Yesterday, we found out that protocols between the secret service agencies and the representative justice institutions have been in place since the foundation of the National Council of Action against Corruption and Organized Crime, a body established at the time of Emil Constantinescu, and operated under his authority.

It’s not something that is unusual for the U.S. administration. For decades, the U.S. has controlled Latin American countries through force, imposing, if needed, one government or another. In the absence of functional democracies, American strategists preferred to support the tension between various military forces. They brought vassals to power, holding them for a while and then throwing them out of office.

The “Panama experiment” is quite a famous part of that history. At a time when the entire world media were focused on the Romanian Revolution, U.S. military forces invaded Panama on Dec. 20, 1989, the announcement being made by President George H.W. Bush. He justified the invasion by claiming that the goals of the United States were to safeguard the lives of Americans, to defend democracy in Panama, to combat drug trafficking and to protect the integrity of the Panama Canal Treaty signed by Jimmy Carter and Martin Torrijos. Soon after, the president directed the U.S. Armed Forces to bring Gen. Manuel Noriega, an indicted drug trafficker, to justice in the United States.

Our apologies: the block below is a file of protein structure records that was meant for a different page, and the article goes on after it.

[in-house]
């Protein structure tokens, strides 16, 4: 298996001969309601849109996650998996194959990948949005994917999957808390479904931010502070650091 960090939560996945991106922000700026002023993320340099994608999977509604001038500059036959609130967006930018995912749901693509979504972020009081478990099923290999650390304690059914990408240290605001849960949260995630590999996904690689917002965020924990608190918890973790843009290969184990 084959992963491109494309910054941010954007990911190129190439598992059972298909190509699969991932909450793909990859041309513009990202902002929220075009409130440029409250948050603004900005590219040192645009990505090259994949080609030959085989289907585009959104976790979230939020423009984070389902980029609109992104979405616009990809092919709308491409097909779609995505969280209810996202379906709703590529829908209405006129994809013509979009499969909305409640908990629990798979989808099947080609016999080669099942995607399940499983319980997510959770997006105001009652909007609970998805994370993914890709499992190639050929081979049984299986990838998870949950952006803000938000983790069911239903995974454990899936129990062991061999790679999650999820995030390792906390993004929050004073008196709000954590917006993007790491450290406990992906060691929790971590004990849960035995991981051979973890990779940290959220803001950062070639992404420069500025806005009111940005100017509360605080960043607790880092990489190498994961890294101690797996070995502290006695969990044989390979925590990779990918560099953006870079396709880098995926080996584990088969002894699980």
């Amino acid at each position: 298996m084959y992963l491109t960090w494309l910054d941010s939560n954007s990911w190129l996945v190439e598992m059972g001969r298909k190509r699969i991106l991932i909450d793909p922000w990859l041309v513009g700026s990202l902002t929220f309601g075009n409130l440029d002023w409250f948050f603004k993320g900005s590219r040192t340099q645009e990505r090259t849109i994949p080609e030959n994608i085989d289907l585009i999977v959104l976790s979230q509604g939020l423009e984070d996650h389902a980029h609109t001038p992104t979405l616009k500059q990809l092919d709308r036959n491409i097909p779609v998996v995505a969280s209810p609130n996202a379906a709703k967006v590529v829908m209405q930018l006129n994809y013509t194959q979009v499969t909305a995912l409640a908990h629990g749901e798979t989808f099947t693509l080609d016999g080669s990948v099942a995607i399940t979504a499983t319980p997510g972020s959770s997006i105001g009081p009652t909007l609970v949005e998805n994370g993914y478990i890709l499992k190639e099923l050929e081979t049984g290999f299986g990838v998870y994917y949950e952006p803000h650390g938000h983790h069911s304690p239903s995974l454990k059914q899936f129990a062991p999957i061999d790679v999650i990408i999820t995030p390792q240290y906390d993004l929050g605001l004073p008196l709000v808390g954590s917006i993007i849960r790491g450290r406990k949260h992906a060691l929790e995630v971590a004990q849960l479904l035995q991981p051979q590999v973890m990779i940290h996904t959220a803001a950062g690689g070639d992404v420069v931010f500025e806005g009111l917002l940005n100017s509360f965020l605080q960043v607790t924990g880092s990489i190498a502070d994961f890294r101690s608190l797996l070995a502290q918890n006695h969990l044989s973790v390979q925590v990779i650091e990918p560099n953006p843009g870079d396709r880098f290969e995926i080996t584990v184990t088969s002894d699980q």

At the trial, according to some sources, Noriega reportedly said, “George, we had another deal.” From 1950 until shortly before the U.S. invasion, Noriega worked closely with the CIA, serving as one of its most valued intelligence sources, as well as one of the primary conduits for illicit weapons, military equipment and cash destined for U.S.-backed counterinsurgency forces throughout Latin America. When Noriega said, “George, we had another deal,” he was referring to the time when Bush was CIA director and was preparing to bring Noriega and his military junta to power. In 1983, he succeeded in staging the military coup, with the support of the United States. When Noriega became undesirable, he was forcibly removed from power. Noriega died last year. He was just a tool in a war of military occupation, one that did not involve too much military expense for the Pentagon.

Noriega was a CIA agent, but ended up as an economic killer. They used him and that’s all. The same strategy was used in Romania after the Romania-U.S. Strategic Partnership was signed. But, here, instead of a military junta, they used the intelligence services’ channels to control the state and the power. Don’t ever think that the U.S. intelligence agencies are shedding any tears for lost combatants. It will always find and prepare others.

Now that Europe is increasingly divided due to the ambitions of Angela Merkel and Emmanuel Macron, who want to create a superpower in which states have different ranks, the only viable and long-term solution is the creation of an American hub in Romania.